Dir.: J K Joun | Cast: Jeong-min Hwang, Yunjin Kim | South Korea 2014, 126 min.
A full-blooded epic, ODE TO MY FATHER spans over fifty years of Korean history. Full of overwhelming images from the chaos of the war; the danger of the mining, to the brutal war in Vietnam: all this is more enough for one film. Unfortunately, J K Joun too often drifts off into sentimentality, the action is tragic enough to impress without going over the top. Impressive performances and Byung-woo Lee’s powerful score save the drama offering a fascinating a overview of 20th Century Korean history from the personal perspective of one man.
We first meet our hero Yoon duk, as a boy in 1950 in North Korea, fleeing with his family from the Chinese army. An American warship takes some of the refugees, but during the chaotic scrambles to get on the ship, Yoon looses his sister Maksoon. His father tries to find the little girl, but is never seen again. The grown-up Yoon (Hwang) will mourn the loss of his sister for the rest of his life: he cannot overcome his guilt. The family settles in Busan, where they work for Yoon’s aunt Kkotbun in her grocery shop, which Yoon will inherit one day.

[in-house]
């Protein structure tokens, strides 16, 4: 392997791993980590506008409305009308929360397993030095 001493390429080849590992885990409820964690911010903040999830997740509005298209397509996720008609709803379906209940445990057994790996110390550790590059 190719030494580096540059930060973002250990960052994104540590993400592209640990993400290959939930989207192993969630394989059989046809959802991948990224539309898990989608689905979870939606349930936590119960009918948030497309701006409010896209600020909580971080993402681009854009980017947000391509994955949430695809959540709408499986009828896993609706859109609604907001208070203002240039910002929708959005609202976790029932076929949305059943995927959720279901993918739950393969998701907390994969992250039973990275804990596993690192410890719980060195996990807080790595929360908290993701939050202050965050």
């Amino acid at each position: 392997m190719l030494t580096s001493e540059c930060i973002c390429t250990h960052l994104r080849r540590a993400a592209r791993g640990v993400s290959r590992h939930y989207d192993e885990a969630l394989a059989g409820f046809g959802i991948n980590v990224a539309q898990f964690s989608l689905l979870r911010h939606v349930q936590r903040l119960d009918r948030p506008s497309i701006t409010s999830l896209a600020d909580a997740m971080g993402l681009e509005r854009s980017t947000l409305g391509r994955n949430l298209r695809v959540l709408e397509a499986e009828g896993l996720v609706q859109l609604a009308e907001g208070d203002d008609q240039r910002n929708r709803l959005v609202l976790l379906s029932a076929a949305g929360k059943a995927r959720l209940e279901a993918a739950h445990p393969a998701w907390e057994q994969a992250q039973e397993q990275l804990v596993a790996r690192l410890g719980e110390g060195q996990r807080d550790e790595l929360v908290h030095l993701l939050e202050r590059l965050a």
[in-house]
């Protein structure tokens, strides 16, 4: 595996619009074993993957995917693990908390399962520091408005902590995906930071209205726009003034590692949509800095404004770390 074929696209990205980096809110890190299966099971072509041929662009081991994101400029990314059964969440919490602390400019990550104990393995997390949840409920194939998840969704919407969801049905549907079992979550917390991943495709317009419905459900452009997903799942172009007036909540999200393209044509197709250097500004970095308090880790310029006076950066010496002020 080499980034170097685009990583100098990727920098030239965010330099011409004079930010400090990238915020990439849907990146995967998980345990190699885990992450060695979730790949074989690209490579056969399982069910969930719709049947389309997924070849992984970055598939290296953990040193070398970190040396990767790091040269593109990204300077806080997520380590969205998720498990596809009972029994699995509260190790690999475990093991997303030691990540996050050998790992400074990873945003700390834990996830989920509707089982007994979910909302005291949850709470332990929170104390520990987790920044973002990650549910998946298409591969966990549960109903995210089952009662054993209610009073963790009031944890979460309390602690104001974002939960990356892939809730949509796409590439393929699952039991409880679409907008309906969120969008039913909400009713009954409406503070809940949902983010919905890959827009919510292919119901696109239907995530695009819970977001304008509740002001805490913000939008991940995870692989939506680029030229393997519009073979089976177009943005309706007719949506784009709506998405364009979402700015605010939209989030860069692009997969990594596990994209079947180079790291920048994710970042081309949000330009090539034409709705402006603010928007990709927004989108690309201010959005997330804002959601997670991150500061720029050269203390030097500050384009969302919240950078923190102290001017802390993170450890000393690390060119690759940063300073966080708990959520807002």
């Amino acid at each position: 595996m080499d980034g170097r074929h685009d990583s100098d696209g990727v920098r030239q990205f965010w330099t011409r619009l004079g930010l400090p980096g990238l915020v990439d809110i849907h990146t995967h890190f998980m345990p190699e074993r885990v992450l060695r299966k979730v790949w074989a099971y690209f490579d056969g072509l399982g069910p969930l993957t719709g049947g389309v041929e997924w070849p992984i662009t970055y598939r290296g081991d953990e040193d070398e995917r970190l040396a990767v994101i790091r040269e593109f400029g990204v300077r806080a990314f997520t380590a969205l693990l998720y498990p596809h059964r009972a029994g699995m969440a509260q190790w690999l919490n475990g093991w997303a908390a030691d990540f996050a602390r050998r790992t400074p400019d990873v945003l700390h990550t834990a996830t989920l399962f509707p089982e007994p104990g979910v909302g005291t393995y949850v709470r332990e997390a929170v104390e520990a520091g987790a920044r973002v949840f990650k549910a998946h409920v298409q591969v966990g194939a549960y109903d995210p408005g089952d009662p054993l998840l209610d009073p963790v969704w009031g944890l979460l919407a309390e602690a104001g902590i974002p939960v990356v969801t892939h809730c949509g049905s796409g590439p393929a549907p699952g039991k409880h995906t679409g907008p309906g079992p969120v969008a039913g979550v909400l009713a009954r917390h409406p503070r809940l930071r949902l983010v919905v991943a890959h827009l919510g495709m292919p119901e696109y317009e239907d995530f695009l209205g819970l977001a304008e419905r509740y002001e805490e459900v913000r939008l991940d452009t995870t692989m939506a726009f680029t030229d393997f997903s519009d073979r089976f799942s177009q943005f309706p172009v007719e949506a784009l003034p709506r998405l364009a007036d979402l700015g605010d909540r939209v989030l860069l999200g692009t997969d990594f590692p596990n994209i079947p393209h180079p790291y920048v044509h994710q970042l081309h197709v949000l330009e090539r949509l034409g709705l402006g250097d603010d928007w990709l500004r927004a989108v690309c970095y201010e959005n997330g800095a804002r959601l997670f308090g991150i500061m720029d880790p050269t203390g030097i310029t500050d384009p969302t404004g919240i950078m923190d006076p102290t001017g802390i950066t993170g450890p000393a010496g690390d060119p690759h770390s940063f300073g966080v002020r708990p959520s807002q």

In West Germany in the Sixties, he works in a mine near Duisburg, just escaping an accident with his life, he falls in love with the South Korean nurse Youngj (Kim). The two marry and have children, but Yoon again goes abroad to fight against the Vietcong in the Vietnam War. A TV-show tries to re-unite families who lost each other during the turbulent Korean history, and Maksoon, who has been adopted by American parents, sees her family again, just before her mother dies. Yoon, who stubbornly does not want to sell his shop (which is being demolished to make space for a modern shopping centre), finally agrees to sell – for the first time in his adult life, he accepts defeat. AS
ODE TO MY FATHER IS THE GALA OPENING OF THE LONDON KOREAN FILM FESTIVAL 2015 | 2 -14 OCTOBER